In 1687 Christian Thomasius, the main protagonist of the early German Enlightenment, advocated an equal education for men and women. In the 1720s and 1730s, the German poets Christiane Mariane von Ziegler, Anna Helena Volckmann, and Sidonia Hedwig Zäunemann defended female authorship and the equal mental capacity of women: "Der Schöpfer hat uns ja mit gleichen Geist bedacht / Und gleiche Seelen-Kraft und Triebe beygebracht," wrote Zäunemann in 1738 ("For the Creator has endowed us with the same mind / And the same vitality and impulses"). In Spain the equality of the sexes was defended in Benito Feijoo's Teatro crítico de errores comunes (1725; Critical exposition of common prejudices), one of the founding texts of the Spanish Enlightenment. In Italy, Giuseppa Eleonora Barbapiccola stressed the Cartesian theme of the sexless mind in her translation of Descartes's Principles of Philosophy (1722), and in 1723 a Paduan academy, the Ricovrati, organized a debate on the question "if women ought to be admitted to the study of the sciences and the noble arts." In 1732, Laura Bassi obtained a degree in philosophy at Bologna where she taught from 1732 to 1778. At the same university, Maria Gaetana Agnesi held a chair of mathematics. Agnesi was one of the protagonists of a debate on the academic education of women that went on until the 1780s.

Another critical discourse on gender emerged in the ambit of philosophical history. Poulain de la Barre had outlined a hypothetical history of the origins of inequality in which the subjection of women was depicted as a historical result instead of a "natural" condition. However, the combination of travelogues and speculations about the primitive past of the species also resulted in a theory of the progression of European, and especially French, civilization. This was evidenced by the greater liberty enjoyed by women of the eighteenth century compared with both the European past and the Asian present (the latter point was made by Montesquieu as well as Voltaire). It was possible, however, to evaluate the liberty of women in widely divergent ways, ranging from George Louis Leclerc Buffon's assertion that female liberty was "necessary to the refinement [douceur ] of society" and was only found among "the most civilized nations," to the Scot John Millar's fear that commercial society would lead to "dissolute manners," and, ultimately, to "universal prostitution." In both cases, however, the female condition was theorized as historically determined instead of being an immutable fact of nature.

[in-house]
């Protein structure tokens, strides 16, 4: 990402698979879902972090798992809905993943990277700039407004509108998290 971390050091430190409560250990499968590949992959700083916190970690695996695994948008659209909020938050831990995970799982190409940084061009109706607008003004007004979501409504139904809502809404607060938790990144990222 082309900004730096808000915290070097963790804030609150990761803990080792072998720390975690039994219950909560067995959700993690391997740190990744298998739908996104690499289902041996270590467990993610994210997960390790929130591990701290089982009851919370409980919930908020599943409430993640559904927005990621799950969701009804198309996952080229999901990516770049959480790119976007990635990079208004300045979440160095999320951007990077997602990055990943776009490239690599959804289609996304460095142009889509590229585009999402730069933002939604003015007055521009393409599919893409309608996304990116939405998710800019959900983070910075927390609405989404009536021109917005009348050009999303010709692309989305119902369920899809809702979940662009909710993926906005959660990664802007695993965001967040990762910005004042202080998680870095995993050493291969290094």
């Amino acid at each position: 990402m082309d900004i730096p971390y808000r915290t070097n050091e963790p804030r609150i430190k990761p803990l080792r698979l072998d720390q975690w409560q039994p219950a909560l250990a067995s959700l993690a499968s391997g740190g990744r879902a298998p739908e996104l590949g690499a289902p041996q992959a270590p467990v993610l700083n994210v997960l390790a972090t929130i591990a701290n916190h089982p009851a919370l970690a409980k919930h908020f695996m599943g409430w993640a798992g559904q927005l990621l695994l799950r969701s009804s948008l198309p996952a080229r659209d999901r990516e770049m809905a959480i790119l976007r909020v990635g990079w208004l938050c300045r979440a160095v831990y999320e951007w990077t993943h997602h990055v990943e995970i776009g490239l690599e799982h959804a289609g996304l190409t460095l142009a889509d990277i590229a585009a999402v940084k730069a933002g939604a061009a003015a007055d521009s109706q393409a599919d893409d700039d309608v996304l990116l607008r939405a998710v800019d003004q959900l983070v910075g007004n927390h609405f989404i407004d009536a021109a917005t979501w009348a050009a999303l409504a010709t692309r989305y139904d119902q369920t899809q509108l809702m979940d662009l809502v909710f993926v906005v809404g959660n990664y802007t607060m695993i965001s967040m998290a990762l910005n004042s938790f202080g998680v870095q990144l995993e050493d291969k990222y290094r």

To the eighteenth-century mind, gender had become an "essentially contested concept." Montesquieu had read Poulain de la Barre, and he had one of his personages in the Persian Letters exclaim that male supremacy was not founded in nature. Rousseau voiced egalitarian-feminist opinions in his early essay On Women as well as in his unpublished notes On Education, drafted for Mme Dupin in 17461751, but later he embraced the contrary theory that a virtuous republic was unthinkable without the exclusion of women from the public sphere. Toward the end of the century, Marie-Jean Caritat, marquis de Condorcet, Olympe de Gouges, Marie-Madeleine Jodin, and others formulated a full program for the emancipation of women. Similar programmatic feminist writings were published in most parts of Europe, notably by Theodor Gottlieb von Hippel in Prussia, Mary Wollstonecraft in England, and in an anonymous pamphlet in the Dutch Republic, arguing "that women ought to take part in the government of the land." Such bold claims on behalf of women would be inexplicable without the upsurge of Enlightenment feminist thought, of which only a few examples have been adduced above.

DISSEMINATION AND GEOGRAPHY

The new women's history of the past thirty years has unearthed an enormous corpus of previously unknown or forgotten feminist sources. Pending a full quantitative investigation, only tentative conclusions are warranted.

Before 1600, elite women possessing literary and intellectual skills were probably more numerous in Italy than anywhere else. It was also in Italy that women were admitted to several literary academies, and, in a few cases, acquired a university degree. There are also two German examples: Dorothea Erxleben, who became Germany's first woman medical doctor in 1754, and Dorothea Schlözer, who was the first woman to receive a Ph.D. from a German university (Göttingen), in 1787. Renaissance feminism was vigorous in Italy, the German Empire, and France, probably less so in England and the Dutch Republic.